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😵‍💫 Flying solo

A framework for creative thinkers

Weekly deep dives for independent thinkers in marketing and business

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Tech, marketing, business, and culture are all changing faster than ever.

Don’t worry, fv/pro has you covered.

This newsletter will be a weekly deep dive for marketers, creatives, founders, and anyone else interested in how all of these forces will affect all types of businesses —with specific attention paid to marketing best practices and where AI is headed.

fv/pro is here to help you advance your career by making sense of the rapid developments in these sectors with a short, insightful deep dive.

As one long time reader put it, there’s an inherent optimism baked into fv/pro.

I think the reason why is simple: there is joy in smoothing out the over-complicated, and in making the overwhelming, simple.

Long time fv/ readers know that I love the idea of progressions —a concept borrowed from fitness, actually. The idea is to break up complicated movements into smaller, more manageable pieces. It’s a powerful hack.

fv/pro is here to do just that. If you’re a busy exec, a time strapped founder, or an ambitious side hustler, get ready for actionable insights. fv/pro is designed to add value right away.

And if all this is not for you, that’s ok too. My aim is for this newsletter, and/or our sister publication fv/ to be your favorite thing in your inbox.

Read on for the first-ever issue of fv/pro. And thanks for being part of it.

How creative thinkers can build operational consistency

The end of the year is an awesome time to take a step back and zoom out.

What trends were everywhere —and which have really stood out?

One trend I’ve noticed, among creative and marketing professionals, is the rise of the solo marketing entrepreneur.

Over the past year, I’ve chatted with many friends, former clients, colleagues, and fv/ readers who have leapt into solo marketing entrepreneurship.

Some are acting on a long-standing desire. Others are doing it out of necessity.


Many of them have taken the leap without much of a plan.

These are clever and driven people, who've built successful advertising/marketing careers at large agencies and brands, off the back of their innovative thinking, and top shelf intellect.


Despite their obvious skills and expertise, I’ve observed a bit of tension as they take their first steps into the world of entrepreneurship.


Creative minds —especially those who came up in advertising agencies— are wired a bit differently from most.

The creative advertising industry thrives on reinvention, and on novelty.

In a professional environment where the freshest idea wins, reinventing the wheel isn't just encouraged; it's actively rewarded.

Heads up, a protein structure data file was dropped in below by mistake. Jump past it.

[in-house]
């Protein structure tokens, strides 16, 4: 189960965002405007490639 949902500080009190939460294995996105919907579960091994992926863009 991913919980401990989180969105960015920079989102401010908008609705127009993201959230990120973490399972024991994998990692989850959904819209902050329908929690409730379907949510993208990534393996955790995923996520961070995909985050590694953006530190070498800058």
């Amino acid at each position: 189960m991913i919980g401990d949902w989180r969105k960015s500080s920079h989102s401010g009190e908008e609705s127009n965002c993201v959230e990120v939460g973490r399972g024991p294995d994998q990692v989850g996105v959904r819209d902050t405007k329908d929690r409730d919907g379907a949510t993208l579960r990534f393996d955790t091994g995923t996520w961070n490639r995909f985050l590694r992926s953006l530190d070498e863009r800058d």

Unfortunately, this mindset —powerful as it is when it comes to generating groundbreaking campaigns— doesn't always align with the foundational principles of a successful business operation.

The agency people in my network who have launched their own solo marketing practices tend to find themselves at a crossroads.

They’re actually caught, between their well honed instinct and skill for creating novel solutions, and the systematic rigor that running a business requires.

Sidebar: If you run your own thing, you know this all too well. Regardless, it’s worth reminding everyone reading this that it’s really, really, really difficult to build a business without ruthless consistency.

Repeat: Running a strong business is not about the strength of your idea, your well designed app, or your clever and flashy marketing (and I love clever and flashy marketing).

Running a strong business —whether you’re a music producer or a plumber— is about your repeatable systems, processes, and actions.


The reason why is actually pretty simple. Consistency is the backbone of reliability aka trust. And trust is the single most important factor that a customer bases their choice on.

And you don’t have a business without customers.

So, whether it’s the quality or quantity of your product, or the timing or delivery or presentation of your service, or the tone and tenor of your communications, being unwaveringly consistent is what transforms good ideas into great businesses.

This bears repeating: doing the small things right, over and over, become the big wins that fuel any brand, product, or service’s success.

You may be nodding along to this. Some of you might be like, “yeah, of course.”

But here’s the rub: this consistency and repeatability fact often clashes with the creative persons’s instinct/training to constantly seek the new and not-yet-done.

In my view, many creative people have an in built disadvantage when it comes to scaling businesses because we are trained to create the new and the unique —while business are built on tried and true systems and repeatable actions.